So, for the first time in almost a year I decided to head back to my old stomping grounds, the Museum of Fine Arts, Boston. I wasn’t sure what to expect since they’ve been undergoing major construction for a new wing for a while now. For museums, this usually means things are in some state of chaos; the art I want to see is probably in storage and the art that has somehow managed to stay on the walls is off in some other part of the building that I didn’t know how to reach even before all of this nonsense.
This time though, I have to say that even with the changing entrances to the general confusion of all, the MFA has mostly preserved the nature of its displayed work. It’s still a large museum with a large collection, some of which is middling and some of which is truly fantastic. The current exhibition, the one that they are really pushing, is Tomb 10A, an excavated Egyptian tomb that some archeologists from Harvard and the MFA discovered in 1915. The exhibition is really pretty cool, but I won’t get into it here, you can’t really do a visual analysis on it, and I don’t know enough about Egyptian art to actually do a full review. I did however manage to find myself by the adjoining exhibitions of Harry Callahan and Albrecht Durer which were both quite beautiful and interesting, both separately and together.
Harry Callahan, 1912-1999, was a photographer known, curiously enough, for his urban landscapes as well as intimate portraits of his wife and daughter. The small exhibition featuring his life’s work focuses primarily on those portraits but also includes images of pedestrians on the streets of Chicago and Detroit.
One of the most striking of the images was of his wife, titled Eleanor, 1948. The image is both moving and fascinating despite its initial simplicity. The camera looks directly at a bright window puncturing a dark wall. The wall curves in towards the viewer, flush with the bottom of the window but approaching the camera at the ceiling, creating an overhang of light. Shuttled off to the right is the back of Eleanor, looking out the window; she is naked, but her dark hair has been carefully bound into a bun. She is sitting the wrong way on a chair, looking towards another spot of brightness, perhaps another room or window? The center of Eleanor’s back is dark, like her hair, but each of her sides are highlighted by different windows, making them pop against the dark walls.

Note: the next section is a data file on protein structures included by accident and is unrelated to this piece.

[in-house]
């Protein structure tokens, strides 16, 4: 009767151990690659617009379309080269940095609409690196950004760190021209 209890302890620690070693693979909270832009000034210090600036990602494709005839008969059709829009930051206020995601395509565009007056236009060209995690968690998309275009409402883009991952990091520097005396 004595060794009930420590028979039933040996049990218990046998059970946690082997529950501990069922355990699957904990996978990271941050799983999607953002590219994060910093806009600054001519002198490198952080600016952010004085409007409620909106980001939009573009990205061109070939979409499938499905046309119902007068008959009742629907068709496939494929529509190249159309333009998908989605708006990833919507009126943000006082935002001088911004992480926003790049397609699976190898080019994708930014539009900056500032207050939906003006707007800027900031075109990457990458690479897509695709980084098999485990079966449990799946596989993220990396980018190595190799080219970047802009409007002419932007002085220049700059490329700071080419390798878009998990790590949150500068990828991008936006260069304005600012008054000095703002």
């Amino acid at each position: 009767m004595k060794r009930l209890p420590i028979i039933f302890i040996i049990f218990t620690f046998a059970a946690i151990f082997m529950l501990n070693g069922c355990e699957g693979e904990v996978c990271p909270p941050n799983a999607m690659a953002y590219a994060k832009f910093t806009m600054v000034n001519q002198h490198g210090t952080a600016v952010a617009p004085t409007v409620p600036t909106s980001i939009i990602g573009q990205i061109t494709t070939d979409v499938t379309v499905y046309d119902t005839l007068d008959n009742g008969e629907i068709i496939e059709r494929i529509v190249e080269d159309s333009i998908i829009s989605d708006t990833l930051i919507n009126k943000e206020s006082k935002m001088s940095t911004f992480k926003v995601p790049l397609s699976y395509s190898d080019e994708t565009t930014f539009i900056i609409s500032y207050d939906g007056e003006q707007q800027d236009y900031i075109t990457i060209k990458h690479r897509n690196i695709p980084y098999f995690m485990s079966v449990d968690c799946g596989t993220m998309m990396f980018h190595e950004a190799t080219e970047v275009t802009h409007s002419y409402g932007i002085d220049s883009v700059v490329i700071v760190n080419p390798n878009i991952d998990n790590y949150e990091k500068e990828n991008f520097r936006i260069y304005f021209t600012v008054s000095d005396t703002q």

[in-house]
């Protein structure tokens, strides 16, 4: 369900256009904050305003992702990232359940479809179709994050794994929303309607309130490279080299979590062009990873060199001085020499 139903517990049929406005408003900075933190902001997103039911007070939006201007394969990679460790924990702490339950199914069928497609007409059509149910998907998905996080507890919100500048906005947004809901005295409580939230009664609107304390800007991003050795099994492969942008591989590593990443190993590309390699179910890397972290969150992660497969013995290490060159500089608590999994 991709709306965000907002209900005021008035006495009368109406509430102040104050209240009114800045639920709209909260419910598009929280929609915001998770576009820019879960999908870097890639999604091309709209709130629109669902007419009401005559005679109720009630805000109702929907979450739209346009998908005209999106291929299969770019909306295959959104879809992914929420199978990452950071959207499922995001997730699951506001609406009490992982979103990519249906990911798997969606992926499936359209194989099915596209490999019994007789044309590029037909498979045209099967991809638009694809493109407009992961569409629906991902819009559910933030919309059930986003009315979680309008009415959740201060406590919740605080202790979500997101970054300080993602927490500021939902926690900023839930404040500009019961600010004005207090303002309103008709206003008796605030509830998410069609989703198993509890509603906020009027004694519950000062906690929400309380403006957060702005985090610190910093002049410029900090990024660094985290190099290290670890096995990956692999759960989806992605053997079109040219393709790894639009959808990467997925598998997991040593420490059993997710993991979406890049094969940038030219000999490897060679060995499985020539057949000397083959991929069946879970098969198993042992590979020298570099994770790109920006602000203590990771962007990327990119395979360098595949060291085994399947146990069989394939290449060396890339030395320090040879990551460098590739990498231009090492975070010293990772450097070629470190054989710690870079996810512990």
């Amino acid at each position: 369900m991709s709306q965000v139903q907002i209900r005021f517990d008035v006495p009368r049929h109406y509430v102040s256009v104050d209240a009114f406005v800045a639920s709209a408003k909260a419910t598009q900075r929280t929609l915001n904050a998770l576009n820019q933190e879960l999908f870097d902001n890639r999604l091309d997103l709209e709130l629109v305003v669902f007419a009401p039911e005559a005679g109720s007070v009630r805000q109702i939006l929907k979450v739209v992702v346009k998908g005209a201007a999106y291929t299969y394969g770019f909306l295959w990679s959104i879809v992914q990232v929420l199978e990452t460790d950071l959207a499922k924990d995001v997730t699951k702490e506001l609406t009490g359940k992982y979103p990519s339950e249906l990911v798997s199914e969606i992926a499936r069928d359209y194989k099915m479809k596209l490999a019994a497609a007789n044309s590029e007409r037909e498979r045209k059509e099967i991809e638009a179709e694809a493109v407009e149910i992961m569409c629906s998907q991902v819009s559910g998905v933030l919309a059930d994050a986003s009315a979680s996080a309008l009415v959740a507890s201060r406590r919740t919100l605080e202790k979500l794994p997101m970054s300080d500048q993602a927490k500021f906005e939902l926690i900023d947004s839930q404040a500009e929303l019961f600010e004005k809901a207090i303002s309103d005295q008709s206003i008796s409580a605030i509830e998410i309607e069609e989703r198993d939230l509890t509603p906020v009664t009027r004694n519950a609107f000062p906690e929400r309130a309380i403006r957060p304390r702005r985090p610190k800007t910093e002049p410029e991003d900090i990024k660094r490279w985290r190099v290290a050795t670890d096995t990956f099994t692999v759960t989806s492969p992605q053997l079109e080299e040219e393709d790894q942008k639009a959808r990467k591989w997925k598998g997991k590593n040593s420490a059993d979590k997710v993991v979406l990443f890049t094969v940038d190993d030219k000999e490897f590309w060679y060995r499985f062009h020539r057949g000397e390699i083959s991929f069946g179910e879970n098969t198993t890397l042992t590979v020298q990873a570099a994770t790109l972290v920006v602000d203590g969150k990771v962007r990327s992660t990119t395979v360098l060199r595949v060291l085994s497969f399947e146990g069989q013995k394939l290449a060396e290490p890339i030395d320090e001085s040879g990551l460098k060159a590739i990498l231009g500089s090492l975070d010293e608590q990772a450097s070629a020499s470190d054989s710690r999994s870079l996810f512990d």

What becomes so powerful is the simple compositional construction. Callahan allows for the architecture of the room to frame the image and dictate how we, the viewer, see it. The eye is immediately drawn to Eleanor, despite her being tucked away in the lower right of the image. It’s due in part to the blocks of light to her right and the pentagonal shape above her head that seems to point directly at her. It is only afterwards that the eye is drawn to the window in the direct center of the photograph.
Once the viewer sees the major components of the photograph, he is allowed to begin to notice the subtleties that make the picture truly fantastic. The velvety grays and blacks that slide over the wall reveal inconsistencies in the plasterwork, with the paint above the window peeling. The top two windows are beautiful in their simple design, at home in the polygonal room.